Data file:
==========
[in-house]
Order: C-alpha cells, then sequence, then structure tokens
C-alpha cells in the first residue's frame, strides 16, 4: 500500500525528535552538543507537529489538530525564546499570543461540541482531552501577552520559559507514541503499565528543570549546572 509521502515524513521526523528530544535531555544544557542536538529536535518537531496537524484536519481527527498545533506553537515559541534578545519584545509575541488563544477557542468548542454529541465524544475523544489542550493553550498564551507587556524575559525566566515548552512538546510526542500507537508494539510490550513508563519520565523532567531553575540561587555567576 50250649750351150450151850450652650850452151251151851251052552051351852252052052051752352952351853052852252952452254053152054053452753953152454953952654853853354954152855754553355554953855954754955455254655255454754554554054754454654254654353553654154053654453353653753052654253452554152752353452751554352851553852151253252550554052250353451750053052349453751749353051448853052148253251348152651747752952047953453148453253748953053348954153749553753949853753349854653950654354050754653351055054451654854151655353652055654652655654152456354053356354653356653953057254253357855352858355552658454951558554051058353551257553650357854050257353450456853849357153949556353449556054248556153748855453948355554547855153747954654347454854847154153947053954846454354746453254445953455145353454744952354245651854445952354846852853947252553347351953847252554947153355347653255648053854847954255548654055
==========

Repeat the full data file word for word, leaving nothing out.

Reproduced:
[in-house]
Order: C-alpha cells, then sequence, then structure tokens
C-alpha cells in the first residue's frame, strides 16, 4: 500500500525528535552538543507537529489538530525564546499570543461540541482531552501577552520559559507514541503499565528543570549546572 509521502515524513521526523528530544535531555544544557542536538529536535518537531496537524484536519481527527498545533506553537515559541534578545519584545509575541488563544477557542468548542454529541465524544475523544489542550493553550498564551507587556524575559525566566515548552512538546510526542500507537508494539510490550513508563519520565523532567531553575540561587555567576 50250649750351150450151850450652650850452151251151851251052552051351852252052052051752352952351853052852252952452254053152054053452753953152454953952654853853354954152855754553355554953855954754955455254655255454754554554054754454654254654353553654154053654453353653753052654253452554152752353452751554352851553852151253252550554052250353451750053052349453751749353051448853052148253251348152651747752952047953453148453253748953053348954153749553753949853753349854653950654354050754653351055054451654854151655353652055654652655654152456354053356354653356653953057254253357855352858355552658454951558554051058353551257553650357854050257353450456853849357153949556353449556054248556153748855453948355554547855153747954654347454854847154153947053954846454354746453254445953455145353454744952354245651854445952354846852853947252553347351953847252554947153355347653255648053854847954255548654055